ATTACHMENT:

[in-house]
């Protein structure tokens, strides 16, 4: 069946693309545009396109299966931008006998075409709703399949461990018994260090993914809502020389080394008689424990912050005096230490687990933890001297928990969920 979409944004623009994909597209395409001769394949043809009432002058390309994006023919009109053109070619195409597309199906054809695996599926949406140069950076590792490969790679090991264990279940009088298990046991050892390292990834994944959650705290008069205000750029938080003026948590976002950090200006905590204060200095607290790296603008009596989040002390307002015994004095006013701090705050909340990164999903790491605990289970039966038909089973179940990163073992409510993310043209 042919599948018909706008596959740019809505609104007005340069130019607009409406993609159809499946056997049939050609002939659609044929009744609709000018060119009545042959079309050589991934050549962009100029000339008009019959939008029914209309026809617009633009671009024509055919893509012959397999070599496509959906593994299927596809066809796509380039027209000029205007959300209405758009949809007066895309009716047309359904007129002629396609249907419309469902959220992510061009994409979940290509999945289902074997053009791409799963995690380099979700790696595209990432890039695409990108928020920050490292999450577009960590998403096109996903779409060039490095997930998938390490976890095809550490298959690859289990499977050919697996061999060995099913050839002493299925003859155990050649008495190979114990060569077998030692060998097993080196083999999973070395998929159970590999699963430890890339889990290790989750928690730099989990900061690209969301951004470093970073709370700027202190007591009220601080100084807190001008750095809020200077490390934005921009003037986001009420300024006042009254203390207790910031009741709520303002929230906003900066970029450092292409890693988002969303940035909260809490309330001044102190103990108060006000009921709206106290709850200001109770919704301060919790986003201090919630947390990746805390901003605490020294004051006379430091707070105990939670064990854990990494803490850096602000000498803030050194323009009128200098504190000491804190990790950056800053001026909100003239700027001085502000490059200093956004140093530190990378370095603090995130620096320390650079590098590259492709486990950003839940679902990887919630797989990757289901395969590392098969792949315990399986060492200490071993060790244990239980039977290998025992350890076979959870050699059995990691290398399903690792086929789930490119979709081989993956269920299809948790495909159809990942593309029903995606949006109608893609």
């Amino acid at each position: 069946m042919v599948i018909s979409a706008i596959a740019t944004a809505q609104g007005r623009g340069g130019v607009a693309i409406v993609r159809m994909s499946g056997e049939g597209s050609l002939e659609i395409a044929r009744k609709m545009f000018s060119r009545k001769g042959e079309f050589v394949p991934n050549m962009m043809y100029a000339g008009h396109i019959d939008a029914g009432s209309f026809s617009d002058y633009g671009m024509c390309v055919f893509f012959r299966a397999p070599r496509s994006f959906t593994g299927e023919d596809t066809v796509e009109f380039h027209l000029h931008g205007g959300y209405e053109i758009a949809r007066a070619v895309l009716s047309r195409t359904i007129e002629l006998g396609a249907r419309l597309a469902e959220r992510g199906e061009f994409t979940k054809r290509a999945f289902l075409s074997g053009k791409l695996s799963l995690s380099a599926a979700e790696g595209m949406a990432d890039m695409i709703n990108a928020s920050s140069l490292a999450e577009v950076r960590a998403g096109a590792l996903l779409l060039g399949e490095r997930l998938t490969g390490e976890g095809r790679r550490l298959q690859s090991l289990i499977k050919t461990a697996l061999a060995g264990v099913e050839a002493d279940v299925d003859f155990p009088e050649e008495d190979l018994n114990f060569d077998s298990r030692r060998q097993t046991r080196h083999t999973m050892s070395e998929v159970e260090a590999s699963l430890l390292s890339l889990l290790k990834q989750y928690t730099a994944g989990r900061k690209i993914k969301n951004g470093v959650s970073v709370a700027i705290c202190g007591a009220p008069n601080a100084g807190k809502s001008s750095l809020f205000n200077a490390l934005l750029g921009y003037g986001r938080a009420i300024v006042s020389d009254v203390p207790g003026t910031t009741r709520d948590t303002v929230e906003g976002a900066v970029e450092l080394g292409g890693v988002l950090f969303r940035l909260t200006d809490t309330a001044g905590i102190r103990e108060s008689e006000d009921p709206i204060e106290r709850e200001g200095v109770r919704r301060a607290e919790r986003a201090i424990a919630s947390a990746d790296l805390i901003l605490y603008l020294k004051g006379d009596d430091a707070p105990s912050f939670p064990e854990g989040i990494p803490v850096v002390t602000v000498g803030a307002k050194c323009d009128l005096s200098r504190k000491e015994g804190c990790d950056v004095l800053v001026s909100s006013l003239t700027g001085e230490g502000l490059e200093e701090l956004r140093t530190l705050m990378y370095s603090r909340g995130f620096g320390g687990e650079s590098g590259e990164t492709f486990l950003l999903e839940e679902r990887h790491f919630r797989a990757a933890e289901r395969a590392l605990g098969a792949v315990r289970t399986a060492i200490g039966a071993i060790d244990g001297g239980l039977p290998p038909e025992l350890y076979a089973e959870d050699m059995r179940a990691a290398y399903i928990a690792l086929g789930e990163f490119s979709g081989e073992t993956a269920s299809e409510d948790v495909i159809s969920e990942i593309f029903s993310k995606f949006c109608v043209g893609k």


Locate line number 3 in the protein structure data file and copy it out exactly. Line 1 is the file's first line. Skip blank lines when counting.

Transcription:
């Amino acid at each position: 069946m042919v599948i018909s979409a706008i596959a740019t944004a809505q609104g007005r623009g340069g130019v607009a693309i409406v993609r159809m994909s499946g056997e049939g597209s050609l002939e659609i395409a044929r009744k609709m545009f000018s060119r009545k001769g042959e079309f050589v394949p991934n050549m962009m043809y100029a000339g008009h396109i019959d939008a029914g009432s209309f026809s617009d002058y633009g671009m024509c390309v055919f893509f012959r299966a397999p070599r496509s994006f959906t593994g299927e023919d596809t066809v796509e009109f380039h027209l000029h931008g205007g959300y209405e053109i758009a949809r007066a070619v895309l009716s047309r195409t359904i007129e002629l006998g396609a249907r419309l597309a469902e959220r992510g199906e061009f994409t979940k054809r290509a999945f289902l075409s074997g053009k791409l695996s799963l995690s380099a599926a979700e790696g595209m949406a990432d890039m695409i709703n990108a928020s920050s140069l490292a999450e577009v950076r960590a998403g096109a590792l996903l779409l060039g399949e490095r997930l998938t490969g390490e976890g095809r790679r550490l298959q690859s090991l289990i499977k050919t461990a697996l061999a060995g264990v099913e050839a002493d279940v299925d003859f155990p009088e050649e008495d190979l018994n114990f060569d077998s298990r030692r060998q097993t046991r080196h083999t999973m050892s070395e998929v159970e260090a590999s699963l430890l390292s890339l889990l290790k990834q989750y928690t730099a994944g989990r900061k690209i993914k969301n951004g470093v959650s970073v709370a700027i705290c202190g007591a009220p008069n601080a100084g807190k809502s001008s750095l809020f205000n200077a490390l934005l750029g921009y003037g986001r938080a009420i300024v006042s020389d009254v203390p207790g003026t910031t009741r709520d948590t303002v929230e906003g976002a900066v970029e450092l080394g292409g890693v988002l950090f969303r940035l909260t200006d809490t309330a001044g905590i102190r103990e108060s008689e006000d009921p709206i204060e106290r709850e200001g200095v109770r919704r301060a607290e919790r986003a201090i424990a919630s947390a990746d790296l805390i901003l605490y603008l020294k004051g006379d009596d430091a707070p105990s912050f939670p064990e854990g989040i990494p803490v850096v002390t602000v000498g803030a307002k050194c323009d009128l005096s200098r504190k000491e015994g804190c990790d950056v004095l800053v001026s909100s006013l003239t700027g001085e230490g502000l490059e200093e701090l956004r140093t530190l705050m990378y370095s603090r909340g995130f620096g320390g687990e650079s590098g590259e990164t492709f486990l950003l999903e839940e679902r990887h790491f919630r797989a990757a933890e289901r395969a590392l605990g098969a792949v315990r289970t399986a060492i200490g039966a071993i060790d244990g001297g239980l039977p290998p038909e025992l350890y076979a089973e959870d050699m059995r179940a990691a290398y399903i928990a690792l086929g789930e990163f490119s979709g081989e073992t993956a269920s299809e409510d948790v495909i159809s969920e990942i593309f029903s993310k995606f949006c109608v043209g893609k």